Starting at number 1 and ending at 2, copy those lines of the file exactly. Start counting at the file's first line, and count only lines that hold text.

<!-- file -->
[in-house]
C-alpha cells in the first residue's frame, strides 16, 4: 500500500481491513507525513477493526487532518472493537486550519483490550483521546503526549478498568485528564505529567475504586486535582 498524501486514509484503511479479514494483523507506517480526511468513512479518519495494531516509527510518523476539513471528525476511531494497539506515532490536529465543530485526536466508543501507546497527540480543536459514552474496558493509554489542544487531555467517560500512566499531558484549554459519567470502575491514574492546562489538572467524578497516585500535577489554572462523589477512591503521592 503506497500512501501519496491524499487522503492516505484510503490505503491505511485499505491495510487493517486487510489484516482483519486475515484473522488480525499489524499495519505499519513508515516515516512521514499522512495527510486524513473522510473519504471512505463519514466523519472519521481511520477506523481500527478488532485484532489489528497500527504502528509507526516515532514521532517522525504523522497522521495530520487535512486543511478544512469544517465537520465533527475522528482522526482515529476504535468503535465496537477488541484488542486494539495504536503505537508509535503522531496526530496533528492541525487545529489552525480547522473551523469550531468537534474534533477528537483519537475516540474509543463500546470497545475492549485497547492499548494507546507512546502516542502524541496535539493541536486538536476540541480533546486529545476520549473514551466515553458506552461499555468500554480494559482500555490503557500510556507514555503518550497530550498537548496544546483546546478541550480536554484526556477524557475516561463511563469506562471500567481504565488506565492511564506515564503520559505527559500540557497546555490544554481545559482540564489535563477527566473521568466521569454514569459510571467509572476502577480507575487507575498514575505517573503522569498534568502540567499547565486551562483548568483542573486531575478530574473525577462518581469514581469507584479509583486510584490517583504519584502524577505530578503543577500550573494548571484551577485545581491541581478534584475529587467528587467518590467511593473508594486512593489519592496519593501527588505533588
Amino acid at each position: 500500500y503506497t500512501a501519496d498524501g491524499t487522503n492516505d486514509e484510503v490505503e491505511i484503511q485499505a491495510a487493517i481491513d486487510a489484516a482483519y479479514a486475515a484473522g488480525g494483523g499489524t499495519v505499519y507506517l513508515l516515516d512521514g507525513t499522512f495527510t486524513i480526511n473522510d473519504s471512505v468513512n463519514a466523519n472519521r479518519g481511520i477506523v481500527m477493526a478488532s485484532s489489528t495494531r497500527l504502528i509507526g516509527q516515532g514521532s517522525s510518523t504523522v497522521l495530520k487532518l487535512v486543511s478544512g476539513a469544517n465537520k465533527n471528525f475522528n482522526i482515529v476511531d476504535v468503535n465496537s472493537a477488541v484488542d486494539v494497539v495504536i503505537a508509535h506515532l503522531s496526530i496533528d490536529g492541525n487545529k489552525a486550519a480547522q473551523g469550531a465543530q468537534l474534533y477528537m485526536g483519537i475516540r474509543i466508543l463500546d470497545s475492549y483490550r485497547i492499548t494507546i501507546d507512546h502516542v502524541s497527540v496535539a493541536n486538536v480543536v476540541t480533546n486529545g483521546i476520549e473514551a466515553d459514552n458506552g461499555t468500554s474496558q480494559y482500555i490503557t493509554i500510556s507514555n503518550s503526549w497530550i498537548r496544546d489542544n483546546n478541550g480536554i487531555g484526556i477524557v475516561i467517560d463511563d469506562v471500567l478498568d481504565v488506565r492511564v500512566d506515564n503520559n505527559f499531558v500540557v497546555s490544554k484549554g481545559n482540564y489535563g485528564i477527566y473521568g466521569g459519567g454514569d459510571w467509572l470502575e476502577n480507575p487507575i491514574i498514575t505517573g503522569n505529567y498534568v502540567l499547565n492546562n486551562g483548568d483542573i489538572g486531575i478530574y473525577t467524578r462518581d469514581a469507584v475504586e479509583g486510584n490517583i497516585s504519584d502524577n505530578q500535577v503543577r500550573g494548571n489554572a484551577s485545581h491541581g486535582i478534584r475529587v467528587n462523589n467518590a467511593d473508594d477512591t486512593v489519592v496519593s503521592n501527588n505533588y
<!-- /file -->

[in-house]
C-alpha cells in the first residue's frame, strides 16, 4: 500500500481491513507525513477493526487532518472493537486550519483490550483521546503526549478498568485528564505529567475504586486535582 498524501486514509484503511479479514494483523507506517480526511468513512479518519495494531516509527510518523476539513471528525476511531494497539506515532490536529465543530485526536466508543501507546497527540480543536459514552474496558493509554489542544487531555467517560500512566499531558484549554459519567470502575491514574492546562489538572467524578497516585500535577489554572462523589477512591503521592 503506497500512501501519496491524499487522503492516505484510503490505503491505511485499505491495510487493517486487510489484516482483519486475515484473522488480525499489524499495519505499519513508515516515516512521514499522512495527510486524513473522510473519504471512505463519514466523519472519521481511520477506523481500527478488532485484532489489528497500527504502528509507526516515532514521532517522525504523522497522521495530520487535512486543511478544512469544517465537520465533527475522528482522526482515529476504535468503535465496537477488541484488542486494539495504536503505537508509535503522531496526530496533528492541525487545529489552525480547522473551523469550531468537534474534533477528537483519537475516540474509543463500546470497545475492549485497547492499548494507546507512546502516542502524541496535539493541536486538536476540541480533546486529545476520549473514551466515553458506552461499555468500554480494559482500555490503557500510556507514555503518550497530550498537548496544546483546546478541550480536554484526556477524557475516561463511563469506562471500567481504565488506565492511564506515564503520559505527559500540557497546555490544554481545559482540564489535563477527566473521568466521569454514569459510571467509572476502577480507575487507575498514575505517573503522569498534568502540567499547565486551562483548568483542573486531575478530574473525577462518581469514581469507584479509583486510584490517583504519584502524577505530578503543577500550573494548571484551577485545581491541581478534584475529587467528587467518590467511593473508594486512593489519592496519593501527588505533588